The Weird Law That’s Keeping Some Companies From Hiring Remote Workers in Colorado
A Colorado law requiring employers to include pay ranges in job postings is having unexpected detrimental consequences for residents of the state, as many companies are now excluding them in job postings.
The state’s Equal Pay For Equal Work Act went into effect January 1st, 2021, aiming to address the gender wage gap. “It enables pay transparency to allow for people to know if they’re being discriminated against with their wages and file a complaint with the CDLE,” according to the website Coloradoexcluded.com. With increased employers’ flexibility about remote work, the matter came quickly into light.
“The most visible part of the law has been the requirement for all job listings open to a CO resident to contain a salary range. If you’ve seen an increase in salary ranges on job postings recently you have this law to thank,” according to the website, which adds that some companies however have decided that excluding all Colorado residents for a remote job that can be filled by someone in any of the other 49 US states is better than sharing how much they’re willing to pay.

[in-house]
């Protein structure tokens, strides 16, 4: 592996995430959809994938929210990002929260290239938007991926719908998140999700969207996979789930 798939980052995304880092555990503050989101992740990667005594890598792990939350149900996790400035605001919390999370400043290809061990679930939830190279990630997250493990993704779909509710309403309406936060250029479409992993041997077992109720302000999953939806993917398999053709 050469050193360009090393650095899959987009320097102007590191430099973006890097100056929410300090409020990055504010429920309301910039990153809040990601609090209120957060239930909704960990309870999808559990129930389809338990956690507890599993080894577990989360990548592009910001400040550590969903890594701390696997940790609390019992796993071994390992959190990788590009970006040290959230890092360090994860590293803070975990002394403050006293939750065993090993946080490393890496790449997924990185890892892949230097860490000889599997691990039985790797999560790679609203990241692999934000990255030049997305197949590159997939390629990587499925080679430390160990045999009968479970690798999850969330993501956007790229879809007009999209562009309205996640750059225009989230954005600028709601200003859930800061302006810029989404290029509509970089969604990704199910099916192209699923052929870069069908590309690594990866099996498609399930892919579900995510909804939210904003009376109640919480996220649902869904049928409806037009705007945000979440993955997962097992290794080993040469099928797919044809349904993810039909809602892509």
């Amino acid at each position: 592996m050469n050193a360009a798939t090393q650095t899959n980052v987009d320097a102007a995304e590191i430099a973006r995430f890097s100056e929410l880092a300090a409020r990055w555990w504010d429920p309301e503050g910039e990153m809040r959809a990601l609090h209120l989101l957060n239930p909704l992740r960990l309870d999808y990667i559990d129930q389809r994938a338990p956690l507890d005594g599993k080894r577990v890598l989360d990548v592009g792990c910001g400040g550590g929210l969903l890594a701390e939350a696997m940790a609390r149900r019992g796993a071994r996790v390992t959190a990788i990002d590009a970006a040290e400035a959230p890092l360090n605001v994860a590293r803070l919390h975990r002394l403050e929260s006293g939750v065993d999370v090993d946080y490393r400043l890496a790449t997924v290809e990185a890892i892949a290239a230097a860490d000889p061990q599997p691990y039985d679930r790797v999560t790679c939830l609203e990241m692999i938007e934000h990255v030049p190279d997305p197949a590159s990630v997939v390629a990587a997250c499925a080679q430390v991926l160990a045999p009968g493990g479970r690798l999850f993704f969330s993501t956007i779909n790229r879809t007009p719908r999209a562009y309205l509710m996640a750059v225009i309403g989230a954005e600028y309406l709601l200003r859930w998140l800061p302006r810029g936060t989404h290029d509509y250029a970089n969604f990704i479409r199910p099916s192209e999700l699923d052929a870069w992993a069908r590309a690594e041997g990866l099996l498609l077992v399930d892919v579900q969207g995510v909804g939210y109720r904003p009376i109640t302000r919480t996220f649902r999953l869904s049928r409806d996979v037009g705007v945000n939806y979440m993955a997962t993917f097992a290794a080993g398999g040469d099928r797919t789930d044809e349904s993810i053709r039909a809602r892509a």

The Wall Street Journal reports that a recently posted Johnson & Johnson job for a commercial finance senior manager and a senior manager in operations include this caveat: “Work location is flexible if approved by the Company except that position may not be performed remotely from Colorado.”
The WSJ adds that commercial real-estate company CBRE Group posted an ad for a project management director notes in bold: “This position may be performed remotely anywhere within the United States except the State of Colorado.”
Coloradoexcluded.com, which is keeping track of such companies, lists 39 of them avoiding hiring in Colorado. They include GoDaddy, Hilton, Nike, Twitter, Sherwin Williams and Lincoln Financial.
Colorado’s Department of Labor and Employment recently opened an investigation into a complaint about at least one company’s remote job posting excluding Colorado residents, according to the WSJ.
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